HIV and refugees
23 February 2007
According to the 1951 Convention relating to the Status of Refugees, "A refugee is a person who, owing to a well-founded fear of persecution for reasons of race, religion, nationality or political opinion, is outside the country of his nationality and is unable or, owing to such fear, unwilling to avail himself of the protection of that country". Conflict,
persecution and violence affect millions of people worldwide, forcing them to uproot their lives and seek refuge in a different country.
At the end of 2005, there were 8.4 million refugees worldwide. Of these, approximately 30% were in sub-Saharan Africa, 29% in Central and South-West Asia, North Africa and the Middle East and 23% in Europe.
Displacement of people from their country of origin has an enormous effect on their lives, as well as upon the lives of host communities.
Conflict and displacement make women and children highly vulnerable to the risk of HIV. As refugees struggle to meet their basic needs such as food, water and shelter, women and girls are often forced to exchange sexual services for money, food or protection.
“Women and girls are often disproportionately affected by displacement. They need special attention in terms of HIV including protection from violence and exploitation,” said Dr. Purnima Mane, Director of Policy, Evidence and Partnerships at UNAIDS.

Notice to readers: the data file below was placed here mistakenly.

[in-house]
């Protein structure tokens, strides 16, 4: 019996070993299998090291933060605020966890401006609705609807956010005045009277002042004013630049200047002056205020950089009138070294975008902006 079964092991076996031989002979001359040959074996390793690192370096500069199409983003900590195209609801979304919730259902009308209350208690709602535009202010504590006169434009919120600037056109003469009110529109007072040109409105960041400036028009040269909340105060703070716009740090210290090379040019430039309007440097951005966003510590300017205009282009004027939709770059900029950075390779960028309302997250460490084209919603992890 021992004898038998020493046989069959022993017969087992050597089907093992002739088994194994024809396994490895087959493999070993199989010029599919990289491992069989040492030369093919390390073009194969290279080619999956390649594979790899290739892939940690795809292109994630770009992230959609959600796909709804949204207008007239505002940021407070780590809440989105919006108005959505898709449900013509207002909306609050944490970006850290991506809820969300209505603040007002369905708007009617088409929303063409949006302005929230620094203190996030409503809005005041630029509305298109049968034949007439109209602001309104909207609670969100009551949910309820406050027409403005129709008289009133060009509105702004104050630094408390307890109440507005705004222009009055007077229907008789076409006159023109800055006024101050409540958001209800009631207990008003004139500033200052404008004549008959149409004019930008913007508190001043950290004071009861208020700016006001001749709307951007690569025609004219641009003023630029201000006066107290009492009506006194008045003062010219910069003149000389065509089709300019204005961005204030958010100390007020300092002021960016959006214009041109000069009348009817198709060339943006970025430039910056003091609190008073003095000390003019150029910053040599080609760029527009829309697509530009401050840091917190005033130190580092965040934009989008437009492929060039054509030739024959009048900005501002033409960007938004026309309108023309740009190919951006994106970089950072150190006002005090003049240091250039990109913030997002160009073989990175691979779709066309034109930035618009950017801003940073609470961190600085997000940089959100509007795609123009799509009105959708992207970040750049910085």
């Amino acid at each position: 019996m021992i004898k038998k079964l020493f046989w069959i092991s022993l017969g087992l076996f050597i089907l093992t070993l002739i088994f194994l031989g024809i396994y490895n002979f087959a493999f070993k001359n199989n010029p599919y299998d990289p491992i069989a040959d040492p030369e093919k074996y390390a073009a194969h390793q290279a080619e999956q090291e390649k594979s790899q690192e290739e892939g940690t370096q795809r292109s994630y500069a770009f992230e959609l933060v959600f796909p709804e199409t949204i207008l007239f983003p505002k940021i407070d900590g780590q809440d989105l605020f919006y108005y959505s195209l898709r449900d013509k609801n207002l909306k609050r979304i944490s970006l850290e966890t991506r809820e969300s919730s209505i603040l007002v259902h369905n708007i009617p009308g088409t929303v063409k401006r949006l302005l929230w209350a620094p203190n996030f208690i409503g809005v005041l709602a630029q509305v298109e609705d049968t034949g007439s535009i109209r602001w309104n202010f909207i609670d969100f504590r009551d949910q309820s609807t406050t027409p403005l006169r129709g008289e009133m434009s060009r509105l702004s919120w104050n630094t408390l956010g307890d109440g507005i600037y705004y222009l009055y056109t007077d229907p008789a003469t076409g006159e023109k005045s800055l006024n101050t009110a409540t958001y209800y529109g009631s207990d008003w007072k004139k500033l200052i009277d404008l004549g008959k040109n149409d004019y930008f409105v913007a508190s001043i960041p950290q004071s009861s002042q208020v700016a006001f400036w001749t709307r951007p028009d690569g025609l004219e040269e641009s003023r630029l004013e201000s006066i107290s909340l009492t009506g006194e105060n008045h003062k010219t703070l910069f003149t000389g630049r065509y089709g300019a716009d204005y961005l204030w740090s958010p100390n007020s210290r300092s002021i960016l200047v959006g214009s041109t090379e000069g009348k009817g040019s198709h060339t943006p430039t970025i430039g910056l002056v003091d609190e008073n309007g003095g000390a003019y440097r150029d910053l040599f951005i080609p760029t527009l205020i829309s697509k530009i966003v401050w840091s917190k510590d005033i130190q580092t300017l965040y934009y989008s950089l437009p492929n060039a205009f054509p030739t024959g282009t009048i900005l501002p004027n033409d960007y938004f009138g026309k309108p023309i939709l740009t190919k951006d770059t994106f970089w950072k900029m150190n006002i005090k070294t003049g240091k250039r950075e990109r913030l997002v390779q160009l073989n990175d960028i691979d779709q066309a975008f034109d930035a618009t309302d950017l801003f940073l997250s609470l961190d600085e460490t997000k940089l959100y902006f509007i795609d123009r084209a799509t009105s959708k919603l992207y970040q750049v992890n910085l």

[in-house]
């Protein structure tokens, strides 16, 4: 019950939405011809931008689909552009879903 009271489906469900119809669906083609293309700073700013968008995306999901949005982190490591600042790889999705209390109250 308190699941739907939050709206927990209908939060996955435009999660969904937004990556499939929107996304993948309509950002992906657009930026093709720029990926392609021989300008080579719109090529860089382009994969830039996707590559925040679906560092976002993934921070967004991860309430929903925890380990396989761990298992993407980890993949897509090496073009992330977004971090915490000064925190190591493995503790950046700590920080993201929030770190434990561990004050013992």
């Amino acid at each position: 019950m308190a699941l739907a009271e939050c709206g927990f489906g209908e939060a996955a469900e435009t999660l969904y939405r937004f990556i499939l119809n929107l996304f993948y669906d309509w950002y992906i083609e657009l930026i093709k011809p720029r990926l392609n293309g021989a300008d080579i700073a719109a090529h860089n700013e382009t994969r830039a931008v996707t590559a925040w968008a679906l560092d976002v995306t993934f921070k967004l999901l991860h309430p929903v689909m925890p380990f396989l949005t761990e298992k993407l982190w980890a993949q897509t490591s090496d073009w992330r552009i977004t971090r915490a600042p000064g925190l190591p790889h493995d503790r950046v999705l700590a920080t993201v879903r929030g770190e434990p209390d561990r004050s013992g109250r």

Among other problems, refugees often do not have access to HIV prevention commodities and programmes. Access to basic HIV-related care and support is also rarely given adequate attention. Despite improvements in the availability of antiretroviral therapy in low- and middle-income countries, very few refugees have access to it.
“We advocate for refugees to access HIV services in the same manner as that of the local population. Some countries in Southern Africa provide both refugees and the host population free antiretroviral drugs using Government services,” said Dr. Paul Spiegel, Head of HIV Unit, United Nations High Commissioner for Refugees (UNHCR).
Many host countries are already overburdened by the impact of HIV, and are often unable or unwilling to provide the HIV-related services refugees need and to which they have a right under international refugee and human rights law.
In order to reduce the risk of HIV infection and improve access to HIV-related prevention, treatment, care and support of refugees, UNAIDS in collaboration with one of its Cosponsors, UNHCR, has developed a new policy brief that focuses specifically on actions required to prevent HIV and mitigate the effect of HIV on refugees and their host communities.
The policy brief focuses on emergency and post-emergency phases and suggests actions for governments, civil society and international partners in order to ensure that refugee and human rights laws are applied, and that the needs of refugees are included into national HIV policies and programmes.